Hilaree Nelson finds the ‘Point of No Return’ with National Geographic Live presentation
What: Park City Institute will present National Geographic Live! Point of No Return with Hilaree Nelson When: 7:30 p.m. on Friday, Nov. 30 Where: Eccles Center for the Performing Arts, 1750 Kearns Blvd. Cost: $29 and $49 Web: parkcityinstitute.org.
In October 2014, Hilaree Nelson attempted to lead an exhibition to scale Hkakabo Razi, a remote peak in Myanmar’s portion of the Himalayas.
The venture didn’t go as planned. Nelson, along with her team — writer Mark Jenkins, photographer Cory Richards, filmmaker Renan Ozturk, climber Emily Harrington and video assistant Taylor Rees – nearly lost their lives. The experience became the subject of Ozturk and Rees’s 2015 documentary, “Down to Nothing.”
Nelson will recount the lack of food, the abundance of bickering and the culture shock that added up to the excursion’s near-disasterous failure when the Park City Institute presents “National Geographic Live! Point of No Return” at 7:30 p.m. on Friday, Nov. 30, at the Eccles Center for the Performing Arts.
Nelson, who had planned the trip for more than two years, said the biggest reason for its failure came down to ego.
“We overestimated our rad-ness, to be blunt, and Mother Nature has a way of humbling you when you think you know everything,” she said.
The team felt prepared to climb all of the mountain’s 19,295 feet because they all had bagged 8,000-meter (a class of mountains approaching 30,000 feet that includes Mount Everest and K2) peaks multiple times, according to Nelson.
“We had all been on major suffer-fests — 10-week expeditions climbing the unknown, and things like that — but we underestimated the objective in altitude and distance,” she said. “None of us alpine climbers were used to spending two weeks walking through a jungle, and being fully dependent on guides. The language barrier alone was a challenge.”
Once on the mountain, Nelson and her team fought the elements, which were harsher than expected.
“This mountain is located at the eastern end of the Himalayas, trapped between the high plateau of Tibet and the low ends of the jungle,” she said. “We didn’t know how that would affect the weather, and how ferocious the winds and cold was going to be.”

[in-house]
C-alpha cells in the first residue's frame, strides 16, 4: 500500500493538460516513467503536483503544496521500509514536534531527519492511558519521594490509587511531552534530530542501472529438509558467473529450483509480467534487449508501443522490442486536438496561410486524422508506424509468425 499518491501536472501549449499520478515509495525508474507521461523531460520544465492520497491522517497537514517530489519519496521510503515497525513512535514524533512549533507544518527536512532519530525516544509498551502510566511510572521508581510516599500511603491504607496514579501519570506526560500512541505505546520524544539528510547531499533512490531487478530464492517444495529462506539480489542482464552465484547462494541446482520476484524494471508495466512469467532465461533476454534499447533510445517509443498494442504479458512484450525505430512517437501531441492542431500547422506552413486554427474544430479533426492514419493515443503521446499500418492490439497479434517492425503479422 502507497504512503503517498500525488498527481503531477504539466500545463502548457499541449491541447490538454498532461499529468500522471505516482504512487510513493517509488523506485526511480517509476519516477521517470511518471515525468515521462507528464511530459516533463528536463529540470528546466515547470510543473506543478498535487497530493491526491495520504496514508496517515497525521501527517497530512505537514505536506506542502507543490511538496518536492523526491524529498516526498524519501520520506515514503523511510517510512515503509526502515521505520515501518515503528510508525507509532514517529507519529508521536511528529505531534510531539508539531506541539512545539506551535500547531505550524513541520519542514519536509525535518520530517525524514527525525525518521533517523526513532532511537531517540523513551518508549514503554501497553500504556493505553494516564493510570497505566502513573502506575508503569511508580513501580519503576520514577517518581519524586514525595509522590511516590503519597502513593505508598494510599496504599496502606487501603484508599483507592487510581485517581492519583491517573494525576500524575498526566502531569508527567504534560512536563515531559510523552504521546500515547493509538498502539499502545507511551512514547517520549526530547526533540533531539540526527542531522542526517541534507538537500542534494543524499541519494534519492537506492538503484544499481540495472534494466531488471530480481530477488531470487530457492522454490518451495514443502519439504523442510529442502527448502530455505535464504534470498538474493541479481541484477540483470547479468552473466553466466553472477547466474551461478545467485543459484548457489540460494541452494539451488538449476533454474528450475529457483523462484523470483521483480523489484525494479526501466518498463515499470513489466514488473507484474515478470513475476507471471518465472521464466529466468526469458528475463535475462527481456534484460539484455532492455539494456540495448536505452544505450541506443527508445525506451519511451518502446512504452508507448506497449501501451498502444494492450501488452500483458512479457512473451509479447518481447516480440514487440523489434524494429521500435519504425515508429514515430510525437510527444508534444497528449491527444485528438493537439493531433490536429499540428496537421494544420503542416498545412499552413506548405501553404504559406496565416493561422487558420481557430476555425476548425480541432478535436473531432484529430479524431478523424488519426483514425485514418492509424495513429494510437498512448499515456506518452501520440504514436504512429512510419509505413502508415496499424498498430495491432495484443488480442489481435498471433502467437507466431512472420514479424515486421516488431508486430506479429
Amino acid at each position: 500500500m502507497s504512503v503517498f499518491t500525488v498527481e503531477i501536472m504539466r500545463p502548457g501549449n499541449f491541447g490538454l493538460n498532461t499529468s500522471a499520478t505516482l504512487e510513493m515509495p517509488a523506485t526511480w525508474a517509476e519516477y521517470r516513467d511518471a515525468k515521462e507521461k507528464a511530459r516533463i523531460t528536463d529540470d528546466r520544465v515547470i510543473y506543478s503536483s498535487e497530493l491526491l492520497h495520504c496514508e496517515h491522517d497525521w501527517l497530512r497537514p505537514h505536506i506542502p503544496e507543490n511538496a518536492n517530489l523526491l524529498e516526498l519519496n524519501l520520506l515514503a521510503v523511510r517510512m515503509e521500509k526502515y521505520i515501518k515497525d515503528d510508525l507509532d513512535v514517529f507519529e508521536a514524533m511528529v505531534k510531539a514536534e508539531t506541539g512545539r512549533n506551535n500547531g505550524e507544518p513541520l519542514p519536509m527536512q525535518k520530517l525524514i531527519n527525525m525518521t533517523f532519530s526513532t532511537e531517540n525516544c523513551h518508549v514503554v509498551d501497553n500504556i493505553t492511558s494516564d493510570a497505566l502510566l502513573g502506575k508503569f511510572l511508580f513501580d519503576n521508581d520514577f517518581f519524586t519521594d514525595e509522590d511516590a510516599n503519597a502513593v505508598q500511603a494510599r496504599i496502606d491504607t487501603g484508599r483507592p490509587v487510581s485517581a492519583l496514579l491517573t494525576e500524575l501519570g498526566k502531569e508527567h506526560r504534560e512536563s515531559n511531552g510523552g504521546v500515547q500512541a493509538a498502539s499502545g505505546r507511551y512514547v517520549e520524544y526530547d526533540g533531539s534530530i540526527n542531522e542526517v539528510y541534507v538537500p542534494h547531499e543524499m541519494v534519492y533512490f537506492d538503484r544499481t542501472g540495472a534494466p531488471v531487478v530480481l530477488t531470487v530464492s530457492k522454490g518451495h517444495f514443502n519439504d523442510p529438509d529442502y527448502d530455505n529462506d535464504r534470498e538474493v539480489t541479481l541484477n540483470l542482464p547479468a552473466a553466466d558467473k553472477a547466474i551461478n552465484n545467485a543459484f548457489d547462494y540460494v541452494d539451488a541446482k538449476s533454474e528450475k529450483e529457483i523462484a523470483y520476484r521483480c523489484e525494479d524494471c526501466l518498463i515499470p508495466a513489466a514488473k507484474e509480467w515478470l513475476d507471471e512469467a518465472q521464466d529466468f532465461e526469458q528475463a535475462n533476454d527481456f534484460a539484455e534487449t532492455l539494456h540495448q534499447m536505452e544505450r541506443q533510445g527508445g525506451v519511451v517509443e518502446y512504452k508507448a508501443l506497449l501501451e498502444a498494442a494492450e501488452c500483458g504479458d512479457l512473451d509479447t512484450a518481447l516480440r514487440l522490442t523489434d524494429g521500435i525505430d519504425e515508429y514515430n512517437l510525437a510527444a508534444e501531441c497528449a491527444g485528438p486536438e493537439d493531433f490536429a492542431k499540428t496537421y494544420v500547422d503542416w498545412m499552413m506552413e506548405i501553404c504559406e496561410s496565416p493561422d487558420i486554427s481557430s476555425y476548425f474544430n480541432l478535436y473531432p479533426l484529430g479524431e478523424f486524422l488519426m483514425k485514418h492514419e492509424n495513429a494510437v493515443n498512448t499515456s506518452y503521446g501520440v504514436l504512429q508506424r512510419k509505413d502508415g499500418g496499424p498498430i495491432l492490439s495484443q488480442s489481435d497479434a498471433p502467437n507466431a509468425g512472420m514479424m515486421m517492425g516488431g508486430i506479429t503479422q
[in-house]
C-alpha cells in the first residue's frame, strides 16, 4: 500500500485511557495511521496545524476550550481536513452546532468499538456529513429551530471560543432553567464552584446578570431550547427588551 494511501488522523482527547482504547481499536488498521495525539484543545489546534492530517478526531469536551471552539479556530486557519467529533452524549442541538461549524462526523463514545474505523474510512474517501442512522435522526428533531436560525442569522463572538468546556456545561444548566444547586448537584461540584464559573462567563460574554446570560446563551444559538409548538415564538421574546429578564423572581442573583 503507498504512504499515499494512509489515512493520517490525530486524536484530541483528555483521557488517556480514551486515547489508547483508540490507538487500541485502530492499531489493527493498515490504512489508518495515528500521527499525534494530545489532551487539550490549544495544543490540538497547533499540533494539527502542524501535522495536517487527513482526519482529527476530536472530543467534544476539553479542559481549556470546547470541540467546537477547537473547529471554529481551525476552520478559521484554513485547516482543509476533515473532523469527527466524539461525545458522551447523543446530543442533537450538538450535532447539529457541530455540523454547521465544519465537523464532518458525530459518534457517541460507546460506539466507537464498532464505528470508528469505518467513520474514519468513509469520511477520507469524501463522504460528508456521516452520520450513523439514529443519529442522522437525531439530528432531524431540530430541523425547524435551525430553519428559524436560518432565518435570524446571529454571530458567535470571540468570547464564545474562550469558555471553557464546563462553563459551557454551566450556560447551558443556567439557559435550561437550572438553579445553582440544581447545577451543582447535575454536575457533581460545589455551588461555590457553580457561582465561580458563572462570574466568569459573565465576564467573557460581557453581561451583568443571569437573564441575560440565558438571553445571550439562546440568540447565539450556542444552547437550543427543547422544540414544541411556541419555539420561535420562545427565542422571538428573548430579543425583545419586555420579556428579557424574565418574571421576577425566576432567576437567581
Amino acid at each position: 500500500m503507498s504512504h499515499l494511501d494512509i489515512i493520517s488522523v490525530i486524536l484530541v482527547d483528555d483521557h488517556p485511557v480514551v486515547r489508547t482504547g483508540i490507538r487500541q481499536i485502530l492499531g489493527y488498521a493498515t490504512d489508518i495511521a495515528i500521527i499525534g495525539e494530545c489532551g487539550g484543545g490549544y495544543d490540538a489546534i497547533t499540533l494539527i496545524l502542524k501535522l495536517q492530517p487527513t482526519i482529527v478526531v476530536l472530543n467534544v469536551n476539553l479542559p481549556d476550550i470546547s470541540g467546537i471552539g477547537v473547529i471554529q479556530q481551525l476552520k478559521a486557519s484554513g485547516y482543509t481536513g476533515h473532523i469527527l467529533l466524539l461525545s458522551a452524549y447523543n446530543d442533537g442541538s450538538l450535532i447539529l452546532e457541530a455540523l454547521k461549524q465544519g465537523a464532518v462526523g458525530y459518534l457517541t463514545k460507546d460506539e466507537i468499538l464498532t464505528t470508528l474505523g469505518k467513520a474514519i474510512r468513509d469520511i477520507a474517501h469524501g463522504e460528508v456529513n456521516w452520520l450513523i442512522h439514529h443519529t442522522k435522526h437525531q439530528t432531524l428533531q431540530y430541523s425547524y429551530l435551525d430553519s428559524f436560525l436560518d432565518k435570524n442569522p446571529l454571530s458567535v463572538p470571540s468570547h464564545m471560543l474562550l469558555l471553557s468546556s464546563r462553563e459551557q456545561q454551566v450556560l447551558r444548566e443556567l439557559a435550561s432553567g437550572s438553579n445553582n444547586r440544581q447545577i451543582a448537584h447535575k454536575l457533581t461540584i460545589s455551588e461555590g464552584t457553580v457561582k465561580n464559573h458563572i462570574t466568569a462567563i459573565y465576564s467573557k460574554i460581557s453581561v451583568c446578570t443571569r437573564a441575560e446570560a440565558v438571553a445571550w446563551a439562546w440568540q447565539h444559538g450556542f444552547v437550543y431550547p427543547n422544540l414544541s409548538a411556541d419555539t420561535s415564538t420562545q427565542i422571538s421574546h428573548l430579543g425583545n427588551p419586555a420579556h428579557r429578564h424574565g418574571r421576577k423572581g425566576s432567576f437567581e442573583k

Nelson — the first woman to climb both Mount Everest and Lhotse in 24 hours — felt the burden, responsibility and culpability of being the expedition leader.
“(I asked) the people you go with to sacrifice time away from home, family and friends to fulfill a dream that was ultimately, mine,” she said.
The trip challenged Nelson’s skillset as the team ran out of food and dealt with a wind chill courtesy of 70 mph gusts. The challenges didn’t just come from the elements, though.
“It’s hard being a female leading this type of exhibition and dealing with intense personalities — mine included,” she said. “I’m a mother. I sometimes bring mothering into climbing and that’s something that you shouldn’t do.”
Nelson confessed that the experience broke her psyche.
“I never wanted to get to that nether-land of ‘We might not make it out,’ or ‘We may lose someone on the way’ or ‘We may not come back with all of our fingers and toes,’ but I was there,” she said. “It’s a place I never want to be again.”
Although the team didn’t accomplish their goal, there were no casualties. And Nelson came back a wiser adventurer.
“I learned a lot about separating my own personal ego from this drive of feeling that I have to prove myself over and over again,” said Nelson, whose first name is coincidentally homophonous with the last name of Sir Edmund Hillary, the first explorer to summit Mount Everest.
She also learned a lot about communication.
“It’s all about finding that balance between tyranny and democracy,” she said. “The way you make decisions affects how you work with your teammates. You can’t assume things, because making assumptions in dramatic conditions can be dangerous.”
Nelson had heard about Hkakabo Razi, which rises to 5,000 meters in prominence, in 2001 from a climbing partner.
“We tried to get an expedition funded through my main sponsor, North Face, but due to (Myanmar’s) politics, the area was closed going on 20 years,” she said.
The area opened to the world in 2012 during the early stages of Myanmar’s modern-era democratization movement.
“That was when I met Mark Jenkins, who was a staff writer for National Geographic, at the time,” Nelson said. “The two of us put in a proposal for an explorer’s grant after I returned from Everest, and I think National Geographic was excited to have explorers like us who have experience in remote locations to test the waters and see what we could accomplish.”
Paintings by Cara Jean Means shows the trails and hope of those who deal with anxiety and depression